Study area.--Twenty-one sites were established throughout Camp Maxey, Lamar Co., Texas, a 2,600 ha military training facility, in the post oak savannah ecoregion of northeast Texas. Camp Maxey is situated in an area that has been heavily converted to cropland and rangeland; however, the base itself has not been grazed or farmed since its establishment as a military base in the 1940s (Jog et al. 2008). Grasslands at the base are maintained by prescribed bums, and have largely reverted to their historical species composition (Jog et al. 2008). The military base has a unique heterogeneous vegetative composition that supports a wide array of avian species, many of which are neotropical migrants (Pogue 2005) and it may provide a critical refugia of habitat for avian species that are sensitive to the agricultural practices typical of this ecoregion.
Sites were chosen based on the following criteria: dominant habitat type, proximity to road, proximity to other sites, and level of accessibility (Fig. 1). The number of sites per dominant vegetation alliance (see Determination of site composition section below) were as follows: post oak-black hickory savannah, 12 (sites 3-4, 6-10, 14, 16, 18, & 20-21); little bluestem--indiangrass grassland, 2 (sites 2 & 19) ; shortleaf pine--oak savannah, 5 (sites 1, 5, 13, 15, & 17); and water oak--willow oak riparian forest, 2 (sites 11-12) (Fig.1). Grouping sites by dominant vegetation alliance did not result in an equal number of sites per alliance due to the overall composition and availability of the four alliances at Camp Maxey, with the post oak-black hickory savannah dominating the facility as to be expected in this ecoregion. However, the site selection used more thoroughly represents the mosaic of deciduous forests and mixed grasslands typical of the post oak savannah ecoregion and most sites varied widely in their vegetative composition, with most including more than one of the above vegetation alliances. In addition, to examine the possible effect of anthropogenic influence/habitat fragmentation on avian community structure, 11 sites (sites 1-11) were crossed by one or more active roads with similar levels of traffic flow, while the other 10 sites were not (sites 12-21).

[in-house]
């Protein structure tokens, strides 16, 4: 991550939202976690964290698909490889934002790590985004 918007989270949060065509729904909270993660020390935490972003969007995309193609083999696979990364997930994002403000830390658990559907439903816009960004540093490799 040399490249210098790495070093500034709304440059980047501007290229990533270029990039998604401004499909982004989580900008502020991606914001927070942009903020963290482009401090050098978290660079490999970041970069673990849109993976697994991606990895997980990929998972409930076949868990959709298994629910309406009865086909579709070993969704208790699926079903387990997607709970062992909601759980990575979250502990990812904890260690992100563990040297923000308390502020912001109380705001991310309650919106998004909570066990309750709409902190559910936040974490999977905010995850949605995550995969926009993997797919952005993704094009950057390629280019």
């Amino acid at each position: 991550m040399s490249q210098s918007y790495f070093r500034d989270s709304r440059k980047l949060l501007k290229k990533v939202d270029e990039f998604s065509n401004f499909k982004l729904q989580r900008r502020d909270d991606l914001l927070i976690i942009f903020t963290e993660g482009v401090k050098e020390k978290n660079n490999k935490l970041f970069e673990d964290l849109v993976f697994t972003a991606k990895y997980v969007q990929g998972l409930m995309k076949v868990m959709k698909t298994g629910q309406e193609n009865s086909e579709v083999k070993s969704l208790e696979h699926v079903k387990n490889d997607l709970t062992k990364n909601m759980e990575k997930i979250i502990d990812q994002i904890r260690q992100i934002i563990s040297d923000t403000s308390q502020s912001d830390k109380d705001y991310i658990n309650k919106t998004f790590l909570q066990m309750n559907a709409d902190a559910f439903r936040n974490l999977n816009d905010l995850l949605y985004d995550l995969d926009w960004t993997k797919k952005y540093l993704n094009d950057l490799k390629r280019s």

[FIGURE 1 OMITTED]
Sampiing.--Fixed-radius (100 m) point count surveys (Hamel et al. 1996) were performed at each site from 15 October 2008-28 September 2009. Sites were surveyed between 0700 and 1100 hrs, and the order in which they were surveyed was randomized to avoid a time bias. Sites were located using a handheld Garmin GPSMap 76S handheld GPS Unit (Garmin Ltd., Olathe, KS, USA). Each site was surveyed between 7 and 11 times over the course of this study and all point counts were carried out by J. L. Cantrell.
Each point count was 7 min in duration. This time limit was chosen because it allowed the maximum survey time per site, while still allowing all point counts to be completed by 1100 hrs. Each site was divided into distance bands of 0-25, 25-50, and 50-100 m, and birds were assigned to a distance band according to their distance from the point count center. In spring and summer (peak vocalization times), a separate data sheet was used to record the two-dimensional location of each bird within the plot by species, in order to decrease the likelihood of counting a single bird more than once. Songs and calls were verified using Stokes Field Guide to Bird Songs: Eastern Region audio CD's (1997) and a portable CD player immediately following the completion of any point count in which songs or calls were used for identification purposes.
Determination of site composition.-ln September 2009, J. L. Cantrell walked through each site and made notes of the vegetation alliances present, their approximate sizes, and relative locations within the plot. One meter resolution aerial photos of Lamar County were obtained from the Texas Natural Resource Information System (TNRIS), and field notes and the geo-referenced aerial photo were then used to create site composition polygons using ArcG1S 9.2 (ESRI, Redlands, CA, USA). The polygons were manually delineated over the aerial photo. In total there were six polygon classes: one for each of the four possible vegetation alliances, one for disturbed areas, and one for open water. The "Disturbed" category included roads and grassy roadside areas. Data extracted from these polygons were used to determine the percent composition of each habitat type per site.